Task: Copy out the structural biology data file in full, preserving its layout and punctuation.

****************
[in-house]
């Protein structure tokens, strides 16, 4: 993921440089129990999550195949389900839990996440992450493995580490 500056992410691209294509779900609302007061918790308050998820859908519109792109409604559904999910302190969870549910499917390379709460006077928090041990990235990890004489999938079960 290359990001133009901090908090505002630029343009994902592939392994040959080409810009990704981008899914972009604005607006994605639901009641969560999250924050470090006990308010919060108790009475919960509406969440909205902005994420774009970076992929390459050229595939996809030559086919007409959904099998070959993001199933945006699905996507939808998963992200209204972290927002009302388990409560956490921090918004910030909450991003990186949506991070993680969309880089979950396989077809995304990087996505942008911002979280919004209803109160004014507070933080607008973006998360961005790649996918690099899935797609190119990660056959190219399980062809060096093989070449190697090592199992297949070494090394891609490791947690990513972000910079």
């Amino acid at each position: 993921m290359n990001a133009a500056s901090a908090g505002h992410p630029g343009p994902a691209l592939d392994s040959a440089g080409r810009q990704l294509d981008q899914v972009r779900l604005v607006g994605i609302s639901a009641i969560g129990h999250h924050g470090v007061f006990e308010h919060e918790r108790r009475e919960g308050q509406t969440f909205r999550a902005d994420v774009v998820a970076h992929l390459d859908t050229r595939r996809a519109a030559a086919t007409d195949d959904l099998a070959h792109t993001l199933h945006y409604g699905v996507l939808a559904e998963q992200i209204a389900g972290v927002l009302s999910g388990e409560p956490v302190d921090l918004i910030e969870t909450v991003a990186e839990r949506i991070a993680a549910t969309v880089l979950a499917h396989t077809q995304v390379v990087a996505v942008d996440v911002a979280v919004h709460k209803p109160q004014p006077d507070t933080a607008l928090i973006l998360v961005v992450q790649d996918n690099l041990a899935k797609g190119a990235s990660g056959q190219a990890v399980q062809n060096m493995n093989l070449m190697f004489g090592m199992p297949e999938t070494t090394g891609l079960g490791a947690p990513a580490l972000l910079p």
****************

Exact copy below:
[in-house]
């Protein structure tokens, strides 16, 4: 993921440089129990999550195949389900839990996440992450493995580490 500056992410691209294509779900609302007061918790308050998820859908519109792109409604559904999910302190969870549910499917390379709460006077928090041990990235990890004489999938079960 290359990001133009901090908090505002630029343009994902592939392994040959080409810009990704981008899914972009604005607006994605639901009641969560999250924050470090006990308010919060108790009475919960509406969440909205902005994420774009970076992929390459050229595939996809030559086919007409959904099998070959993001199933945006699905996507939808998963992200209204972290927002009302388990409560956490921090918004910030909450991003990186949506991070993680969309880089979950396989077809995304990087996505942008911002979280919004209803109160004014507070933080607008973006998360961005790649996918690099899935797609190119990660056959190219399980062809060096093989070449190697090592199992297949070494090394891609490791947690990513972000910079």
């Amino acid at each position: 993921m290359n990001a133009a500056s901090a908090g505002h992410p630029g343009p994902a691209l592939d392994s040959a440089g080409r810009q990704l294509d981008q899914v972009r779900l604005v607006g994605i609302s639901a009641i969560g129990h999250h924050g470090v007061f006990e308010h919060e918790r108790r009475e919960g308050q509406t969440f909205r999550a902005d994420v774009v998820a970076h992929l390459d859908t050229r595939r996809a519109a030559a086919t007409d195949d959904l099998a070959h792109t993001l199933h945006y409604g699905v996507l939808a559904e998963q992200i209204a389900g972290v927002l009302s999910g388990e409560p956490v302190d921090l918004i910030e969870t909450v991003a990186e839990r949506i991070a993680a549910t969309v880089l979950a499917h396989t077809q995304v390379v990087a996505v942008d996440v911002a979280v919004h709460k209803p109160q004014p006077d507070t933080a607008l928090i973006l998360v961005v992450q790649d996918n690099l041990a899935k797609g190119a990235s990660g056959q190219a990890v399980q062809n060096m493995n093989l070449m190697f004489g090592m199992p297949e999938t070494t090394g891609l079960g490791a947690p990513a580490l972000l910079p």